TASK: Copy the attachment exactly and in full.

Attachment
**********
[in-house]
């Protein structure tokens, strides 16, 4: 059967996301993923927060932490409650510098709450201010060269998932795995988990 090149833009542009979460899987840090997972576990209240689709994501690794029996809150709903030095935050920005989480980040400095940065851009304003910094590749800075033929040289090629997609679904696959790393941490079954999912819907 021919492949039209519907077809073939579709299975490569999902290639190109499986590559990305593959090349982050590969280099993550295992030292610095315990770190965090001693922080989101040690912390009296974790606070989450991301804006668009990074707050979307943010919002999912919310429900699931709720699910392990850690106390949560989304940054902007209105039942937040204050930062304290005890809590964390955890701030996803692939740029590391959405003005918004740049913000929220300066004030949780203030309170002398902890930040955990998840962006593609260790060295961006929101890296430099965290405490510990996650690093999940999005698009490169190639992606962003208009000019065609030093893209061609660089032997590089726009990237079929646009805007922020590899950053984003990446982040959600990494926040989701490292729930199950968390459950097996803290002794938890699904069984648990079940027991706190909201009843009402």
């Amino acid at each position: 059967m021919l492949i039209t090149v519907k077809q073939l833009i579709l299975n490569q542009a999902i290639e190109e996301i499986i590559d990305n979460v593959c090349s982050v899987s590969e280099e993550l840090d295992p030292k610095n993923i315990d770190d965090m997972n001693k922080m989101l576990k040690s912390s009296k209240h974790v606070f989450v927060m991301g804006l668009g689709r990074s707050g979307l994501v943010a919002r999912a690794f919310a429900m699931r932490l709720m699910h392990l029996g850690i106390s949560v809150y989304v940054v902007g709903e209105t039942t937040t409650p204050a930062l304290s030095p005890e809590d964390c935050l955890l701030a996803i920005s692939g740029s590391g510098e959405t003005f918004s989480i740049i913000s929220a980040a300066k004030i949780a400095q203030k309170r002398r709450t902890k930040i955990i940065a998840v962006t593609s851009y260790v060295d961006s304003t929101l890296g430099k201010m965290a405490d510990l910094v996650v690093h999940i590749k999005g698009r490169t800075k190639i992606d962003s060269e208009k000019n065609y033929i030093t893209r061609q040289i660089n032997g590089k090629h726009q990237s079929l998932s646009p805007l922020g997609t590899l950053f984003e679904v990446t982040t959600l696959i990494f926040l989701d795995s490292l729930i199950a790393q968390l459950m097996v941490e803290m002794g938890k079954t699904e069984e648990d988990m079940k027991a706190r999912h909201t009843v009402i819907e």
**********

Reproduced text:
[in-house]
């Protein structure tokens, strides 16, 4: 059967996301993923927060932490409650510098709450201010060269998932795995988990 090149833009542009979460899987840090997972576990209240689709994501690794029996809150709903030095935050920005989480980040400095940065851009304003910094590749800075033929040289090629997609679904696959790393941490079954999912819907 021919492949039209519907077809073939579709299975490569999902290639190109499986590559990305593959090349982050590969280099993550295992030292610095315990770190965090001693922080989101040690912390009296974790606070989450991301804006668009990074707050979307943010919002999912919310429900699931709720699910392990850690106390949560989304940054902007209105039942937040204050930062304290005890809590964390955890701030996803692939740029590391959405003005918004740049913000929220300066004030949780203030309170002398902890930040955990998840962006593609260790060295961006929101890296430099965290405490510990996650690093999940999005698009490169190639992606962003208009000019065609030093893209061609660089032997590089726009990237079929646009805007922020590899950053984003990446982040959600990494926040989701490292729930199950968390459950097996803290002794938890699904069984648990079940027991706190909201009843009402």
């Amino acid at each position: 059967m021919l492949i039209t090149v519907k077809q073939l833009i579709l299975n490569q542009a999902i290639e190109e996301i499986i590559d990305n979460v593959c090349s982050v899987s590969e280099e993550l840090d295992p030292k610095n993923i315990d770190d965090m997972n001693k922080m989101l576990k040690s912390s009296k209240h974790v606070f989450v927060m991301g804006l668009g689709r990074s707050g979307l994501v943010a919002r999912a690794f919310a429900m699931r932490l709720m699910h392990l029996g850690i106390s949560v809150y989304v940054v902007g709903e209105t039942t937040t409650p204050a930062l304290s030095p005890e809590d964390c935050l955890l701030a996803i920005s692939g740029s590391g510098e959405t003005f918004s989480i740049i913000s929220a980040a300066k004030i949780a400095q203030k309170r002398r709450t902890k930040i955990i940065a998840v962006t593609s851009y260790v060295d961006s304003t929101l890296g430099k201010m965290a405490d510990l910094v996650v690093h999940i590749k999005g698009r490169t800075k190639i992606d962003s060269e208009k000019n065609y033929i030093t893209r061609q040289i660089n032997g590089k090629h726009q990237s079929l998932s646009p805007l922020g997609t590899l950053f984003e679904v990446t982040t959600l696959i990494f926040l989701d795995s490292l729930i199950a790393q968390l459950m097996v941490e803290m002794g938890k079954t699904e069984e648990d988990m079940k027991a706190r999912h909201t009843v009402i819907e």